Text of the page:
The problem would never have arisen in the first place if the city had used its power of eminent domain to seize and then raze the building. At the very least it should have required the landlord to have removed the grain. Actually, the city is awfully lucky that the cats took up residence in the building and therefore kept the rodent population in check for all these years. If the city had had an ounce of gratitude it would have presented the building to the cats as a reward for their service to the public.
Of more immediate concern is the fate of those cats who were scattered when the building came tumbling down. Most likely they will be picked up on the street by either Animal Control or the IHS and exterminated. Not only should any such plan be blocked but the IHS should be required to verify that it has indeed found homes for the twenty-two cats that it trapped and not resorted to the expediency of extermination. Contrary to Rosenthal's lies, the IHS and other humane organizations have a potpourri of options available to them other than extermination when dealing with homeless cats.
While the cats in Meridian were being dispossessed, three-dozen felines in Brockton, Massachusetts (19 kilometers outside of Boston) were being trapped and removed from a publicly-financed old folks' home known as the Bel-Air Towers Apartment Complex. The cats, such as the one on death row shown above, were shipped to a shelter run by the Massachusetts SPCA where they will be exterminated if homes cannot be found for them in an expeditious manner.
The SPCA wanted to sterilize the felines and return them to the housing project to live out their short lives but the city has steadfastly refused to allow them to return. Jamie Segel of the SPCA told the Boston Herald on March 23rd that "Killing a colony of feral cats is like putting up a big vacant sign for other cats to move in. It's a short-term solution." (See "City Kitty Sweep Angers Activists.") That may very well be true but it is also highly probable that the inveterate ailurophobes in the Brockton Housing Authority will simply have any newcomers trapped and removed to shelters for extermination.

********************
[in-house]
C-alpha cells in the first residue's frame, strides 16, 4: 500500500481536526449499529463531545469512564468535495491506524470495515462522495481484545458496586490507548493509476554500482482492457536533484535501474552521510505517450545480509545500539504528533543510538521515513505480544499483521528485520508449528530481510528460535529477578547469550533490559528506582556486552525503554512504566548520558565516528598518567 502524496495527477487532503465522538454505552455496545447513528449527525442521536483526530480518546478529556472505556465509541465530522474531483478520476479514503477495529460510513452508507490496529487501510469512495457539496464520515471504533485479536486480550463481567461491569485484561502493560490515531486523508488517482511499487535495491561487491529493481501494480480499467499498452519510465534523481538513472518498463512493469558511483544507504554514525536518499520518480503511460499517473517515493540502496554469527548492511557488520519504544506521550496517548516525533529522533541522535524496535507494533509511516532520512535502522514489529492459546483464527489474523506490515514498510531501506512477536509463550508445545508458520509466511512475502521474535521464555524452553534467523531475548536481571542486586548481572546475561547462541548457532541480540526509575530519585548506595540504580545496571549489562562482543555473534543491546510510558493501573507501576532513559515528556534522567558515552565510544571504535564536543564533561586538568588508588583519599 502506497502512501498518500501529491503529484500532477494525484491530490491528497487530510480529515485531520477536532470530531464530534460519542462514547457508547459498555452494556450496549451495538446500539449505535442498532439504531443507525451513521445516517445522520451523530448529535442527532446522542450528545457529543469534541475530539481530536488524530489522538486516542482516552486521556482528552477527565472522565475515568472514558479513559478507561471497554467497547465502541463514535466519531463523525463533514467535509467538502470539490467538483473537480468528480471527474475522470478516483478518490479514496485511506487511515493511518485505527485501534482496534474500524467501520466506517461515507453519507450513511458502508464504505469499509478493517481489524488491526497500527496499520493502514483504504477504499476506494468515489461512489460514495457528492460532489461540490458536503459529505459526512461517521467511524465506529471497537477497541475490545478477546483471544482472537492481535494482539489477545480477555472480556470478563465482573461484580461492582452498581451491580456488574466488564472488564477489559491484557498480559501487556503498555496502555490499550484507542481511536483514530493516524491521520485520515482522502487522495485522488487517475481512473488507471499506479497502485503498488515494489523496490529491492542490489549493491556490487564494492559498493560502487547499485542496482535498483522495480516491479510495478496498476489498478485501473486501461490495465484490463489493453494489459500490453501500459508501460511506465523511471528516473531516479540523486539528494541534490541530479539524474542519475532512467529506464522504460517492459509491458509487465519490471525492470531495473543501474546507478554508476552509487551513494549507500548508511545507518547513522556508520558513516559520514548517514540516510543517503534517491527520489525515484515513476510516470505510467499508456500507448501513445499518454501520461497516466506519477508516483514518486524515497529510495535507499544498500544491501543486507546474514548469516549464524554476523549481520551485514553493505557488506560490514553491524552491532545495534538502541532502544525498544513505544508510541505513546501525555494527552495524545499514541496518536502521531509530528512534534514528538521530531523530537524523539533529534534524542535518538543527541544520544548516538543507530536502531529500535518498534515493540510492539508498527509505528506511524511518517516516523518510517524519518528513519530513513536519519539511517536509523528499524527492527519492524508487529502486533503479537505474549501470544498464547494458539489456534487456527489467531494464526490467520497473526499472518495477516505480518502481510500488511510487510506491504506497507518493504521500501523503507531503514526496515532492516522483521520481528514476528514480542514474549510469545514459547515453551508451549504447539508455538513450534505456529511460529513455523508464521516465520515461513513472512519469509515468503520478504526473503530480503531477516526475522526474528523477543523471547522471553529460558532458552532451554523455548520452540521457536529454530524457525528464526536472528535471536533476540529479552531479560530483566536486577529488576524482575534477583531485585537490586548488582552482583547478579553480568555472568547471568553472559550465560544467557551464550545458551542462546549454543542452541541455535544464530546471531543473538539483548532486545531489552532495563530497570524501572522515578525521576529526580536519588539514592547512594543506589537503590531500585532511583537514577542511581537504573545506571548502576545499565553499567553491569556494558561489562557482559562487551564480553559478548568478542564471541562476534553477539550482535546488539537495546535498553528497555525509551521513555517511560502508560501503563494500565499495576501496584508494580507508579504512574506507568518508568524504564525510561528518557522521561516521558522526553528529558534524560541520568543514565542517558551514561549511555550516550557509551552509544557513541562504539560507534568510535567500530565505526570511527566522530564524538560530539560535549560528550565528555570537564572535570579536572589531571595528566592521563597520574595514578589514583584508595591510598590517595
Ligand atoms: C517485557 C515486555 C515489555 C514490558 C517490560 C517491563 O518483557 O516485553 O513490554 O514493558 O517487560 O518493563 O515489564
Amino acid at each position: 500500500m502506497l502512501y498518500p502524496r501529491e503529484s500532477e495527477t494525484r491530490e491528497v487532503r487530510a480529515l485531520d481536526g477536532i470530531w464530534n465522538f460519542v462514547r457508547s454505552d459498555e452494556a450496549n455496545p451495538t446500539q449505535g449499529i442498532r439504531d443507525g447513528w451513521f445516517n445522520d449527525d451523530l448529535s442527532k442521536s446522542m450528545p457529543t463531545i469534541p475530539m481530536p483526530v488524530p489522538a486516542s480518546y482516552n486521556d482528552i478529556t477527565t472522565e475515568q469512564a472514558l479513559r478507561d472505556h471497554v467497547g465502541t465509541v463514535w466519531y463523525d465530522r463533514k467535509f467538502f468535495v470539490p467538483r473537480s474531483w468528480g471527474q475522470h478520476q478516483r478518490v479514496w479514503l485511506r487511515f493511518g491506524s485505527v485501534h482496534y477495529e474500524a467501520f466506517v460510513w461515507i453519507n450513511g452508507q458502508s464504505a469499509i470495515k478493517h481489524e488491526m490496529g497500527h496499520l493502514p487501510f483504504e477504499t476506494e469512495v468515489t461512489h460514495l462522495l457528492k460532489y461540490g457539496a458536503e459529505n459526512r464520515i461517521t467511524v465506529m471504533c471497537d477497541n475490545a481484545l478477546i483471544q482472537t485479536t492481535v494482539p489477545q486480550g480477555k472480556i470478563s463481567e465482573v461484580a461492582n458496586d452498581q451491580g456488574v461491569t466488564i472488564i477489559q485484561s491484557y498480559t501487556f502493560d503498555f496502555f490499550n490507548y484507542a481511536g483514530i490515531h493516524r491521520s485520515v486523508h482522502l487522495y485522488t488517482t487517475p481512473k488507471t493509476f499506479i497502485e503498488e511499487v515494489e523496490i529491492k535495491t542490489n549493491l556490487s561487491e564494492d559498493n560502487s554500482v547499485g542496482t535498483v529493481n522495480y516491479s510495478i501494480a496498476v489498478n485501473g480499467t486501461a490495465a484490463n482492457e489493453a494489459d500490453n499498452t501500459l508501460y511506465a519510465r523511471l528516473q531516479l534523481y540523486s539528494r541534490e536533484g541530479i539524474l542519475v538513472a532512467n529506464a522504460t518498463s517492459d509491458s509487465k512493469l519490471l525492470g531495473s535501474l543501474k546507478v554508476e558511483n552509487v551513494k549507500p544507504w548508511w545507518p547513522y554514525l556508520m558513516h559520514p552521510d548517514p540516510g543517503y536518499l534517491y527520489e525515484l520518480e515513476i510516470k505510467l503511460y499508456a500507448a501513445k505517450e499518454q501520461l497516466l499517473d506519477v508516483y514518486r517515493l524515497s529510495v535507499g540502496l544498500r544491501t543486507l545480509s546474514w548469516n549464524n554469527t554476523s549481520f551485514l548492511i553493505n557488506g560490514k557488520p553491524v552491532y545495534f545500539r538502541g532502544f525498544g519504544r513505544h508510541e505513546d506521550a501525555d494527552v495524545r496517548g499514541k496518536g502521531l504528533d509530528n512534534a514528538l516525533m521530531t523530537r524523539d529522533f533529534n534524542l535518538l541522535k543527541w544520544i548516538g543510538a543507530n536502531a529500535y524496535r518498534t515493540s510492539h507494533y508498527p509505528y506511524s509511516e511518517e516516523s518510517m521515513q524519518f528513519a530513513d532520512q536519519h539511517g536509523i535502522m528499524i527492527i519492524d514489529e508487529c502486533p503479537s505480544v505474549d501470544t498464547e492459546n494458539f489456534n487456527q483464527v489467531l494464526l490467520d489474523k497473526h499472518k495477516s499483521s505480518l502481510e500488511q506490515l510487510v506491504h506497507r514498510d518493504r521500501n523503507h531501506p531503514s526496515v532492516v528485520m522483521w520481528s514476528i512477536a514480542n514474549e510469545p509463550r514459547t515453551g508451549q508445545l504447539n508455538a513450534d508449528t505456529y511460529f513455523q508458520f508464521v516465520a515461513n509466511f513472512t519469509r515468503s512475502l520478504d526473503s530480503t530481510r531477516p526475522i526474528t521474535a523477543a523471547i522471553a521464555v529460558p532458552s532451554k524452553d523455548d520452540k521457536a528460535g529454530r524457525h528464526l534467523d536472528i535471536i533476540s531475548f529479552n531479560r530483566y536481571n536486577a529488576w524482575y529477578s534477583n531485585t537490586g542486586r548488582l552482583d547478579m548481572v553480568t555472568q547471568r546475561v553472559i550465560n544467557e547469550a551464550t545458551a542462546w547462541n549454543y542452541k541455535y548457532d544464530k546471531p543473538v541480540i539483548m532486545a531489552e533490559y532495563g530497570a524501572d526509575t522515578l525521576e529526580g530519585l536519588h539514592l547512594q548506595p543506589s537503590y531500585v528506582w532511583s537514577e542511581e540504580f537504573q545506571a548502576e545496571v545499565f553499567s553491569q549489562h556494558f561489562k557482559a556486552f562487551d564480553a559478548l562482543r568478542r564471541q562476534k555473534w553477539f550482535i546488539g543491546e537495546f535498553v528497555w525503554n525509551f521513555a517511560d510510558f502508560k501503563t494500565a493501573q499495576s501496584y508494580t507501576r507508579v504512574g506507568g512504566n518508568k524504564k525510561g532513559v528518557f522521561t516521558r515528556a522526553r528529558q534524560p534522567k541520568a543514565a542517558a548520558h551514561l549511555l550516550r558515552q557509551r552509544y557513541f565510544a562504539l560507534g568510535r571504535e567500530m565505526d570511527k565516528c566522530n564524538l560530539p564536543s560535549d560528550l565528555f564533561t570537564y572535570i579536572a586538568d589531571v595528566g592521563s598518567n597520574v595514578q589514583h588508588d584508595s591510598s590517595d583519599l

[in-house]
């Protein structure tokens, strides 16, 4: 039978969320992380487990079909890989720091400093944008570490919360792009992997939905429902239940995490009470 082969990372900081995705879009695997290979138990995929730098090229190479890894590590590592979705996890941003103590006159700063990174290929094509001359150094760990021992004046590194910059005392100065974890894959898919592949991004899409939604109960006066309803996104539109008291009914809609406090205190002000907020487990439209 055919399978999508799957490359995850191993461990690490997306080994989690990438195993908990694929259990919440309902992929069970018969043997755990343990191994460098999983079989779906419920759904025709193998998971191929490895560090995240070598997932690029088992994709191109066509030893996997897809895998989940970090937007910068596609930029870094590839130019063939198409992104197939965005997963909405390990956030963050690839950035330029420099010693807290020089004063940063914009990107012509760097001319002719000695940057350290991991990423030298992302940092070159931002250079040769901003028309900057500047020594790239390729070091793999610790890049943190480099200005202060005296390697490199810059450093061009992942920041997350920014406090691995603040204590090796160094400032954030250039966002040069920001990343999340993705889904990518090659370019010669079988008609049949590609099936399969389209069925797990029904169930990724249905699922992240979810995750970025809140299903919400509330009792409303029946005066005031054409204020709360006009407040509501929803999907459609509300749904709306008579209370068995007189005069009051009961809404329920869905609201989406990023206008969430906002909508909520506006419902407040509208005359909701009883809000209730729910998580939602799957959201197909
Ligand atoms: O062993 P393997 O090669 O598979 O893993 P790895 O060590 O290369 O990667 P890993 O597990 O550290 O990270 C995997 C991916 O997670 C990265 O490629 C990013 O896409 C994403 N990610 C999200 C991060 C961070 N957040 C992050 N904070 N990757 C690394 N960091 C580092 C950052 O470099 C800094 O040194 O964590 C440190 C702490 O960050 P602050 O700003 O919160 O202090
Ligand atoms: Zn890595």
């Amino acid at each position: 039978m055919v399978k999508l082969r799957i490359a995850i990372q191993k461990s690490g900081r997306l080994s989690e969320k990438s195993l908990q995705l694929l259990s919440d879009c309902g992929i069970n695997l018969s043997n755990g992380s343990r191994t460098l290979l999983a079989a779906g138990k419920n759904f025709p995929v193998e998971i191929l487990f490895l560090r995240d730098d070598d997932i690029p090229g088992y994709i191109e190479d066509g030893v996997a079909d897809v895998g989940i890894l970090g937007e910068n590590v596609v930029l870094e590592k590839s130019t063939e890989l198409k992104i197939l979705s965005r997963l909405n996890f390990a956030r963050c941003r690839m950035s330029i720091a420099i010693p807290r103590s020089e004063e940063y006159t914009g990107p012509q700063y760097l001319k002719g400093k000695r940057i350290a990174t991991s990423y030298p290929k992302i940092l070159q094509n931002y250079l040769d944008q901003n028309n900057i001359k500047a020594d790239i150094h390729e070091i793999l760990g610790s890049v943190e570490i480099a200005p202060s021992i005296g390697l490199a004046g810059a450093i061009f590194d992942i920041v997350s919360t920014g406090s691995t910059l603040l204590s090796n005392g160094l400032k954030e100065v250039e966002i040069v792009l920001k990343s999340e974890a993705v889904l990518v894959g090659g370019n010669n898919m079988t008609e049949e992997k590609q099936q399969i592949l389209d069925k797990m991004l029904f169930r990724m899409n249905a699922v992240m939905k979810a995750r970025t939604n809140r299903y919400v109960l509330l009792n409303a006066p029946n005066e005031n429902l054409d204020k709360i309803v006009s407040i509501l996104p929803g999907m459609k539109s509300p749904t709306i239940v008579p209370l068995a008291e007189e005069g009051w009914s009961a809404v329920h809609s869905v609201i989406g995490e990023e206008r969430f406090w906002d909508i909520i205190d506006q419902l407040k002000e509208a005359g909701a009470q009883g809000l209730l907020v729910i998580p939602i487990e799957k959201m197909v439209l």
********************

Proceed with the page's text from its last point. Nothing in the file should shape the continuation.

In the final analysis, there may not be much that the SPCA can do about the housing authority's edict, but that certainly does not mean that it has to exterminate the cats; au contraire, it should provide them with food and shelter for however long it takes to find them new homes.
Both the Brockton and Meridian cases highlight the petit fait that most public officials and animal protection personnel are not only morally bankrupt but totally unwilling to deal with feral cats in an intelligent and humane manner. The lives of all cats are precious and none of them should ever be harmed in any way. Both governments and animal rights groups have plenty of money and they should accordingly use their resources to find humane solutions for homeless cats. Of course, it is always cheaper, easier, and more fun for individuals without consciences to simply embark upon killing sprees.
Photos: KBCI, Channel 2, Boise (Meridian cats) and John Wilcox of the Boston Herald (Brockton cat).